• X-ray sedimentation The use of X-ray I: Resultant X-ray density Io: Incident X-ray density B: constant I=Ioexp(-BC) C: concentration of powder in the beam D=log (I/Io) D: X-ray density Advanced Electronic Ceramics I (2004) Sedimentation Possible errors in sedimentation technique 1. Hindered settling due to particle interactions 2. The tendency of fine particles to be pulled along behind large ones 3. Agglomeration caused by Brownian motion Typical time for the 1 cm sedimentation (alumina in water) 1. 1 min for 10 µm alumina 2. 2h for 1 µm alumina Disadvantages 1. Requires the densities of materials 2. Not good for emulsion where the material does not settle 3. Not good for very dense material that settles too quickly 4. Need to keep constant temperature for constant viscosity of medium Advanced Electronic Ceramics I (2004)
  • Particle shape analyzer Operating Principle A sample dispersion is aspirated using a pipette and drawn into an agitation chamber where it is maintained in suspension. From here it is injected via a jet nozzle into the Flow Cell, where it is sandwiched between two sheath flows through hydrodynamic effects. The combination of this hydrodynamic process and the laminar flow created results in a very thin flat flow approximately 2 microns thick. This monolayered and dispersed particle flow is presented to the camera for image analysis, an approach that ensures all particles are in focus. The cell is illuminated with a stroboscope and images of the particles are captured every 1/30th of a second. These are processed in real time through digitization, edge highlighting, binarization, edge extraction, edge tracing and image storage. Image analysis allows calculation of the area and perimeter of each captured particle image, followed by determination of particle diameter and circularity. The circularity and diameter data allow the numeric classification of particle shape. Once the measurement is complete the particle size and circularity data are displayed in graphical and tabular formats. A typical measurement is completed in around 5 minutes. Advanced Electronic Ceramics I (2004) Particle shape analyzer Advanced Electronic Ceramics I (2004)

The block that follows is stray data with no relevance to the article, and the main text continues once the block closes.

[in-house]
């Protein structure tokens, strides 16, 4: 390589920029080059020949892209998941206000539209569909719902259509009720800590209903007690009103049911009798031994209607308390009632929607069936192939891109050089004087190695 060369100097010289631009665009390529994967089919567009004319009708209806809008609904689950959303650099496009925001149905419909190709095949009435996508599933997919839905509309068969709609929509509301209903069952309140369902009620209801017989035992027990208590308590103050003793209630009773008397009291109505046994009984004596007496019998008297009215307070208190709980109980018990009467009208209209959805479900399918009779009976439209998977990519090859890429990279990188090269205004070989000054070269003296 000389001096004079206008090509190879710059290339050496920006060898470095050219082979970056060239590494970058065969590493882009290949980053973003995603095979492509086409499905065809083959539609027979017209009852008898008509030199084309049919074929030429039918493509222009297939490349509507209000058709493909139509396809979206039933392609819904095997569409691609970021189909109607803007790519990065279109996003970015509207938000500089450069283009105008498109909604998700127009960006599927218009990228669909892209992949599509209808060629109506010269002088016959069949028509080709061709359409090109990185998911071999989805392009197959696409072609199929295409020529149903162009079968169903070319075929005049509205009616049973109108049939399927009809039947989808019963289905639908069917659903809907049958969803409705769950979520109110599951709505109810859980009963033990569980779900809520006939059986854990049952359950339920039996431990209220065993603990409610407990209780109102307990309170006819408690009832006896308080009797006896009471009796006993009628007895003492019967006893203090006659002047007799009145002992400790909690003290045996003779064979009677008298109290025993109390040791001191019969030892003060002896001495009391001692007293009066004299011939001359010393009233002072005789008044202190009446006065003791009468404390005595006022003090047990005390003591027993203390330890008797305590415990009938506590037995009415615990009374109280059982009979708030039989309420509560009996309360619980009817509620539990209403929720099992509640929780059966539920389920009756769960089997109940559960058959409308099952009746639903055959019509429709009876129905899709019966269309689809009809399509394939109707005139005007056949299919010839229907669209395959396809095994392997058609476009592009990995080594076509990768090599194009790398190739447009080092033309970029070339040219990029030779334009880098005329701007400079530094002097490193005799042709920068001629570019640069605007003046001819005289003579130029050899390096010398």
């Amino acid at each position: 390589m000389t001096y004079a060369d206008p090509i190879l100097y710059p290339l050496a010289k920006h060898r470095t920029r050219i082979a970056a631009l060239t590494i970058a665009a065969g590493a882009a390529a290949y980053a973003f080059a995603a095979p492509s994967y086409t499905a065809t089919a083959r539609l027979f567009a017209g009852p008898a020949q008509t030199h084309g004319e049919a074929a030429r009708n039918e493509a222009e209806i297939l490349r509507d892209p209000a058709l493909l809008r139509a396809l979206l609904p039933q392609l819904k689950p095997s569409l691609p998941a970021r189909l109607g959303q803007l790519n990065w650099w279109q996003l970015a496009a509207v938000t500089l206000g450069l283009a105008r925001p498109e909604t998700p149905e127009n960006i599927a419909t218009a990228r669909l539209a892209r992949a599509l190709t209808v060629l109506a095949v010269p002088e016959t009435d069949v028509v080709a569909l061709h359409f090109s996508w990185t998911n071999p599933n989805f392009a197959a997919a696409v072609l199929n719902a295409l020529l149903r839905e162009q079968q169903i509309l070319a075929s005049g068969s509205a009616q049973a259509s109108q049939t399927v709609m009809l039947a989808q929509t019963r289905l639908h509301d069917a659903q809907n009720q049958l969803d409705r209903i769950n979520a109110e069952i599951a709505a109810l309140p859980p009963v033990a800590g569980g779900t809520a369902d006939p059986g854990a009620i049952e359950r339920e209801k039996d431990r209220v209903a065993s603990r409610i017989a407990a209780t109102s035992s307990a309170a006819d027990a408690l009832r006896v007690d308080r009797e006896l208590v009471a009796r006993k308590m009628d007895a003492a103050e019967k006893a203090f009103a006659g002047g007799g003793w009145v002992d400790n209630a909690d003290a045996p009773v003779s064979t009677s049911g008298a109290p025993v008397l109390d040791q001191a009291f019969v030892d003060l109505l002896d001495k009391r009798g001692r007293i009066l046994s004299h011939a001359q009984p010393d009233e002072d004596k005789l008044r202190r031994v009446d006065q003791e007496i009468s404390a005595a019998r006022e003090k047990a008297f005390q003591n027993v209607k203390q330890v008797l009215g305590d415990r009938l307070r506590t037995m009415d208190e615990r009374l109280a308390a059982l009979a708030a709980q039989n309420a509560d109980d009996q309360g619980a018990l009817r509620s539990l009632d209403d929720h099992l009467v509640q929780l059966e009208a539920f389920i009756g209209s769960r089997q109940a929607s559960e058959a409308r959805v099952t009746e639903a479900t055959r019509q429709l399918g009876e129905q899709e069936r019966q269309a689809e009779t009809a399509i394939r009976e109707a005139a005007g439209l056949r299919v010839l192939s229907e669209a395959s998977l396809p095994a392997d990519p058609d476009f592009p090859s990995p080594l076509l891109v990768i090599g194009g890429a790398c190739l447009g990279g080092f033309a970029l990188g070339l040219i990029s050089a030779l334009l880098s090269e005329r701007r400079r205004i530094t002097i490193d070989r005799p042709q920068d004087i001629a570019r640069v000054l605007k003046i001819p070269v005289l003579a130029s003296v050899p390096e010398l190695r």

• Laser diffraction d > 50 µm d < 50 µm Fraunhofer approximation Mie approximation diffraction of light outside of the cross takes into account both diffraction section of the beam and diffusion of the light around the particle in its medium. Consideration of complex Mie scattering becomes possible due to the progress in computer Figure is from Advanced Electronic Ceramics I (2004) Laser diffraction: example Advanced Electronic Ceramics I (2004)
  • Laser diffraction: example Advanced Electronic Ceramics I (2004) Photon Correlation Spectroscopy(Light Intensity Fluctuation) The PCS method consists in determining the velocity distribution of particles movement by measuring dynamic fluctuations of intensity of scattered light. The disperse particles or macromolecules suspended in a liquid medium undergo Browning motion which causes the fluctuations of the local concentration of the particles, resulting in local inhomogeneities of the refractive index. This in turn results in fluctuations of intensity of the scattered light. The line width of the light scattered spectrum Γ (defined as the half-width at half-maximum) is proportional to the diffusion coefficient of the particles D: where n is the refractive index of the medium, λ the laser wavelength, and Θ the scattering angle. With the assumption that the particles are spherical and non- interacting, the mean radius is obtained from the Stokes-Einstein equation: where kB is the Boltzmann constant, T the temperature, and η the shear viscosity of the solvent. Advanced Electronic Ceramics I (2004)
  • Photon Correlation Spectroscopy: example Measurement range Particle size: 1 ... 5000 nm Diffusion coefficient 10-5 ... 10-10 cm2/s Molecular weight 102 ... 1012 g/mol Advanced Electronic Ceramics I (2004)